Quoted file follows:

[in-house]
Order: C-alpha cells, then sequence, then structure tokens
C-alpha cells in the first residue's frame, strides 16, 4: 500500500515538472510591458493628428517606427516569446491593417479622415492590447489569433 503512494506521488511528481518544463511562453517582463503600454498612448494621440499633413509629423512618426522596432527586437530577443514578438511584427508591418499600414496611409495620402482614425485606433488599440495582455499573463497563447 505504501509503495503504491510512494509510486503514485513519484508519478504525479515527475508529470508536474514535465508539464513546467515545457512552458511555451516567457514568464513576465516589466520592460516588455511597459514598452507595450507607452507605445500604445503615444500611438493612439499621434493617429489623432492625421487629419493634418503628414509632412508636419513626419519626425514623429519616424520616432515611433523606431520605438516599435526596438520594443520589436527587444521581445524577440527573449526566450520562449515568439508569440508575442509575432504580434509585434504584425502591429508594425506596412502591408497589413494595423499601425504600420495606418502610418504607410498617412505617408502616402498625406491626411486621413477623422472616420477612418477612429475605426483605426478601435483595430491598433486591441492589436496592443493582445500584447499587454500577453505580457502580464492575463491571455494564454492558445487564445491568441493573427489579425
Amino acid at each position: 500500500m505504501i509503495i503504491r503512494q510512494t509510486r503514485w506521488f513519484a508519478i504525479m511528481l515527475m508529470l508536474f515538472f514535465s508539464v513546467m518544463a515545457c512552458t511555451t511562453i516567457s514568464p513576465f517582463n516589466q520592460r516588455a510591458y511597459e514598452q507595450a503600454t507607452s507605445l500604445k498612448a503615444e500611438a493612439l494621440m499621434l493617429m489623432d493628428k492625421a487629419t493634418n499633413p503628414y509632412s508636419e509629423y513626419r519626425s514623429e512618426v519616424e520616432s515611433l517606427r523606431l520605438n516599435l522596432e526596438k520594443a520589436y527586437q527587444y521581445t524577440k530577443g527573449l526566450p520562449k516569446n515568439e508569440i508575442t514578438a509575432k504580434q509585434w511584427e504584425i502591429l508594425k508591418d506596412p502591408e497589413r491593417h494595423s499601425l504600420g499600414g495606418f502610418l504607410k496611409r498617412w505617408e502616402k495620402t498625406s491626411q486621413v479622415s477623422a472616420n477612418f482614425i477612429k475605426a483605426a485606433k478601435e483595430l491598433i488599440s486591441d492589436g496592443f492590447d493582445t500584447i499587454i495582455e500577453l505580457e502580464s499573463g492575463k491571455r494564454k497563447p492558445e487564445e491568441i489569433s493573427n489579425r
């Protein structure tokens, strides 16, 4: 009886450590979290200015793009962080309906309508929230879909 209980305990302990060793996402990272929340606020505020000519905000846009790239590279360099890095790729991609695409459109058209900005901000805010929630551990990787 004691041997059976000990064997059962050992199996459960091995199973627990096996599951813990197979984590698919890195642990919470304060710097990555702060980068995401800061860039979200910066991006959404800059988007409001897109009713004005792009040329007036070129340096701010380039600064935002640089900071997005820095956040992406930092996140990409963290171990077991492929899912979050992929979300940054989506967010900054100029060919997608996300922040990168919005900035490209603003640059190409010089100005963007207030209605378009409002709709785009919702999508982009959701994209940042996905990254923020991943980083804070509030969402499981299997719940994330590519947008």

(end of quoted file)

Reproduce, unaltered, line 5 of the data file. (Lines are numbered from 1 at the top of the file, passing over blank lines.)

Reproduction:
């Protein structure tokens, strides 16, 4: 009886450590979290200015793009962080309906309508929230879909 209980305990302990060793996402990272929340606020505020000519905000846009790239590279360099890095790729991609695409459109058209900005901000805010929630551990990787 004691041997059976000990064997059962050992199996459960091995199973627990096996599951813990197979984590698919890195642990919470304060710097990555702060980068995401800061860039979200910066991006959404800059988007409001897109009713004005792009040329007036070129340096701010380039600064935002640089900071997005820095956040992406930092996140990409963290171990077991492929899912979050992929979300940054989506967010900054100029060919997608996300922040990168919005900035490209603003640059190409010089100005963007207030209605378009409002709709785009919702999508982009959701994209940042996905990254923020991943980083804070509030969402499981299997719940994330590519947008």